I'm still really new to programming in Rust and I'm currently writing a small tool in Rust where at least half of the purpose of writing it is to get better at Rust (If I wanted to get it done quickly, I would be better off using some language I'm more familiar with).
Anyway, I'm attempting to extract some data from a textual config file.
While doing so I have found the String type really awkward to work with.
For example, the config file contains strings enclosed in double quotes. The quotes can also be escaped as \", so I also need to know the char immediately before the quote character.
If I use .find() on the string, then I get a byte position (good for slicing) but I can't go back to the previous char because I don't know how many bytes it is made of.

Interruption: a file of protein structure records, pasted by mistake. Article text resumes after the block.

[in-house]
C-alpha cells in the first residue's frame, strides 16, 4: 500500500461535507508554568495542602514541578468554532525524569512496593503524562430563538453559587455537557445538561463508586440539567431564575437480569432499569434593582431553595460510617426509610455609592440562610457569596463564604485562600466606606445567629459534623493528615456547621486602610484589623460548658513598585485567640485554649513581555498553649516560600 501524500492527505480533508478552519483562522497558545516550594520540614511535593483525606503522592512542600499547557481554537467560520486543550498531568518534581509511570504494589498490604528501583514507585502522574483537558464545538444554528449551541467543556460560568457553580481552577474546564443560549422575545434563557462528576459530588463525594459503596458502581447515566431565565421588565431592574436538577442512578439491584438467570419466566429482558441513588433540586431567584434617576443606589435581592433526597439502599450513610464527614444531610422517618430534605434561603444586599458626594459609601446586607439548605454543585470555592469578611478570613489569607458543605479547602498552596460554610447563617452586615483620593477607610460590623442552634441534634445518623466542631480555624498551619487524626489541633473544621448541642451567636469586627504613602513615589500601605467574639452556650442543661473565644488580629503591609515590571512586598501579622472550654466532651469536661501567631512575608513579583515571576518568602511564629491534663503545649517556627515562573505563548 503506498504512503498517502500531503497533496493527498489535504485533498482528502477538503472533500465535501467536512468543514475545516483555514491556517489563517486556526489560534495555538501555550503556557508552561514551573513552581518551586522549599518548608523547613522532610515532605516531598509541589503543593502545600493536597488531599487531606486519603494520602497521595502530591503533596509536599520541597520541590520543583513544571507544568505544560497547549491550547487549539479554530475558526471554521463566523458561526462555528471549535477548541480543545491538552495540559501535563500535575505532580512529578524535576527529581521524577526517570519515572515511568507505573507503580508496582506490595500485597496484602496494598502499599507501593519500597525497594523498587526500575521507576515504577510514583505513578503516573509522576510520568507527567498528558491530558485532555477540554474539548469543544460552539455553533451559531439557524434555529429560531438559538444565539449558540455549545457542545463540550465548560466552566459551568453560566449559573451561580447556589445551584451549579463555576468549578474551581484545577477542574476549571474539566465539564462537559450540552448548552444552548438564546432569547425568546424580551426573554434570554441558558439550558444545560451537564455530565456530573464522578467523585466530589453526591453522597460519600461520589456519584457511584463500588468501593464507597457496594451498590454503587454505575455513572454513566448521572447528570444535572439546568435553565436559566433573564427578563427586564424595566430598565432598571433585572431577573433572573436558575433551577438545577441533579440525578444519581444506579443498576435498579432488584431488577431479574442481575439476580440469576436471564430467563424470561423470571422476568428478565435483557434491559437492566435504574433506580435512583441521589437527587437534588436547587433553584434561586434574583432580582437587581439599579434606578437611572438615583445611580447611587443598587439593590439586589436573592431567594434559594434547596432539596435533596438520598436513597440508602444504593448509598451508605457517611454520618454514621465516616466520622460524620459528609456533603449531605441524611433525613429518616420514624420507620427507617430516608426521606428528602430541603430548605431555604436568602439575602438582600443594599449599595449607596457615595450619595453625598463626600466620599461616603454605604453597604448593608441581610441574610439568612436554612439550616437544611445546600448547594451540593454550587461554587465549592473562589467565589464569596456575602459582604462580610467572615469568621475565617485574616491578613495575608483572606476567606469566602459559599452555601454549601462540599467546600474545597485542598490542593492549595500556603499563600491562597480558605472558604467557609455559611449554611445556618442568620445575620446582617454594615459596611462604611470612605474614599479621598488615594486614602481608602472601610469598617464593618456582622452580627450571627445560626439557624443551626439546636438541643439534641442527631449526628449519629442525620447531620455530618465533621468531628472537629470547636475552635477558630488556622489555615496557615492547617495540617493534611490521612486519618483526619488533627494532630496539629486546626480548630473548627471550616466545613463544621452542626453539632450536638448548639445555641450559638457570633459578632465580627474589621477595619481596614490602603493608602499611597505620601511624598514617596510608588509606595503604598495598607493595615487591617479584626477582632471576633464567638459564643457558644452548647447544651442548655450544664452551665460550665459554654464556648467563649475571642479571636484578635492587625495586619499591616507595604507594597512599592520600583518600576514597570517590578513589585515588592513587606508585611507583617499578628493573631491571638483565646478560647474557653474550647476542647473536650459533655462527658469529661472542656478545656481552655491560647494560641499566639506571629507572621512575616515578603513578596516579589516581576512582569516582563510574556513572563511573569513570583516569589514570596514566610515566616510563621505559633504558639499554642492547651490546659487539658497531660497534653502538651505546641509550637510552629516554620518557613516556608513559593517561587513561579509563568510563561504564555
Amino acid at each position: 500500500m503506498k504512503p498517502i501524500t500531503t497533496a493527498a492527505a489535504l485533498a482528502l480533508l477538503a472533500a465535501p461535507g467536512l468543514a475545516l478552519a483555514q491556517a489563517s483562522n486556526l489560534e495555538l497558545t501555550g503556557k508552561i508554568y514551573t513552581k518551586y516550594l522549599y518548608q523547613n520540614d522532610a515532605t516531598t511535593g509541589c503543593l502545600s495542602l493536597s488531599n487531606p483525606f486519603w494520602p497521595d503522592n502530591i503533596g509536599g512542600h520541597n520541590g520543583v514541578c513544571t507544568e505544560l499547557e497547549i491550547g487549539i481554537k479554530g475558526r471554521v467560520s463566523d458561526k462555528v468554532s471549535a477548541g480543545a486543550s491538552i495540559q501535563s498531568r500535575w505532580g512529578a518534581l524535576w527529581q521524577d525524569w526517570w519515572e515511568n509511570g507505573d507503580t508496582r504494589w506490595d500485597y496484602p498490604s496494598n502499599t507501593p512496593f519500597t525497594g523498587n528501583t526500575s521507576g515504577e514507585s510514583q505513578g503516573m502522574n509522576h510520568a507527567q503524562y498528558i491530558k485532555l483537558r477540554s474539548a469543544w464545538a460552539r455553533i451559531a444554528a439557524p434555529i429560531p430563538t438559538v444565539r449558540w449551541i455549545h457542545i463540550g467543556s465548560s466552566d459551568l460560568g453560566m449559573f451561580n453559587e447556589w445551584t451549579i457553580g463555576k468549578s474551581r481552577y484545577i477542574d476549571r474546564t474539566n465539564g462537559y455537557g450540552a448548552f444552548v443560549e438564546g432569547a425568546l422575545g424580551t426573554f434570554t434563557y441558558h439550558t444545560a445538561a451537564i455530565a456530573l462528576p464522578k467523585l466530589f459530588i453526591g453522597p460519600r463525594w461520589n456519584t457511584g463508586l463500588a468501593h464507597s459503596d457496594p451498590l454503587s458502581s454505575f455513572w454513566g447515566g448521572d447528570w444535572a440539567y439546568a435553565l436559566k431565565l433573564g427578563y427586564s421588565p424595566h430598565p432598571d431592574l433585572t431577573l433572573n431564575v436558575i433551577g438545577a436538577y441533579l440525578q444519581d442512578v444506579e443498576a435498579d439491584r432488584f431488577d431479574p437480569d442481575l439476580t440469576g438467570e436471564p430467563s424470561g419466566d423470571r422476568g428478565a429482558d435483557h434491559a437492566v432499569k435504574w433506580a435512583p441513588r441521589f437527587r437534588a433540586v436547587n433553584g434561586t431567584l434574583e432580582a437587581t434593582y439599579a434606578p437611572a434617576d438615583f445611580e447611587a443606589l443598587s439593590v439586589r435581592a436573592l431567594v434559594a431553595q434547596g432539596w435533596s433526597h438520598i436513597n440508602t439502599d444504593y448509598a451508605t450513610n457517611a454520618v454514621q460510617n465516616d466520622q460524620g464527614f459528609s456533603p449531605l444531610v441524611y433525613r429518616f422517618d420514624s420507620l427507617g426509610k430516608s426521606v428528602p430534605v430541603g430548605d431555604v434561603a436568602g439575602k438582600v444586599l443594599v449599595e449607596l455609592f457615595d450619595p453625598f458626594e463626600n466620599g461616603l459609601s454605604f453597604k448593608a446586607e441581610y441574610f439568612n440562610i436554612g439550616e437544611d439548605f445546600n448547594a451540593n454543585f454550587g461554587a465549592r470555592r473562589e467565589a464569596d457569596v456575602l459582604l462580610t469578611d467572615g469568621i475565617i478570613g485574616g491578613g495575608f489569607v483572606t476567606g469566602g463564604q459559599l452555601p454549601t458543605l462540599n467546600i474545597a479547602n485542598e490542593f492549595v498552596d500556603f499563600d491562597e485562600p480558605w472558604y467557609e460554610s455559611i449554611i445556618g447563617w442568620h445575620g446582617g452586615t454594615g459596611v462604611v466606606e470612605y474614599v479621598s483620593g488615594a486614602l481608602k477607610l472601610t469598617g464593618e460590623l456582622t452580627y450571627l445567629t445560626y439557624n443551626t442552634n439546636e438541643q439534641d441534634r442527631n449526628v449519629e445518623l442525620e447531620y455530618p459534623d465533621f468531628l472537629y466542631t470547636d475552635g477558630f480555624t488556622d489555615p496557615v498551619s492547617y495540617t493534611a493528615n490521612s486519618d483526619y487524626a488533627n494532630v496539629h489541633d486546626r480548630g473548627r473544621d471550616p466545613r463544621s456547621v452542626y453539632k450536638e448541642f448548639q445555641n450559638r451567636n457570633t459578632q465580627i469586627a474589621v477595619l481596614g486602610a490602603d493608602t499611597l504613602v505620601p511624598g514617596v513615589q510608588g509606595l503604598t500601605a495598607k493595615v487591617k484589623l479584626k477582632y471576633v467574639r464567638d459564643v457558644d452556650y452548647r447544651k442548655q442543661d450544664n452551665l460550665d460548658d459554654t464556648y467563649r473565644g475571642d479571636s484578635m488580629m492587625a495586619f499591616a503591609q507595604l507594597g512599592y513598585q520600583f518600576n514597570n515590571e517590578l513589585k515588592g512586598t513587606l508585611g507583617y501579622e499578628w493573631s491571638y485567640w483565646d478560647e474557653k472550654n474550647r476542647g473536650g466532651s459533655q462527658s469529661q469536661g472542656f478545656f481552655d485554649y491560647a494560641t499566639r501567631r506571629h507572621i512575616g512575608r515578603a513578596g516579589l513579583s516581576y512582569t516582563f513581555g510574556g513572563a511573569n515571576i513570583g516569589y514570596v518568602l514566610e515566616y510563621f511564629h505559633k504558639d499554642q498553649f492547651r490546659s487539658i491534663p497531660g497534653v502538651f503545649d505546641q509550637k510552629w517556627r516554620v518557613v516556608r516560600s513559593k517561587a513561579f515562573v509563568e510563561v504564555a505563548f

If I step through the string by iterating with .chars(), then there appears to be no way to get the byte position out of the iterator. Of course I can count the number of iterations to get the number of chars, but with utf-8 that's not really useful. In particular, I would want the byte position in order to be able to make string slices when I extract the input into individual variables.
I was hoping there would be methods like string_iterator.get_byte_position() or maybe mystring.split_at(string_iterator) or something like that. I did not find anything like that.
It seems other people are turning strings into Vec<char> when they want to actually look at the content of the string.
Is this the recommended way to work with strings? It seems like an epic fail for the String type if it's not suitable for anything other than displaying strings.
Am I missing something here?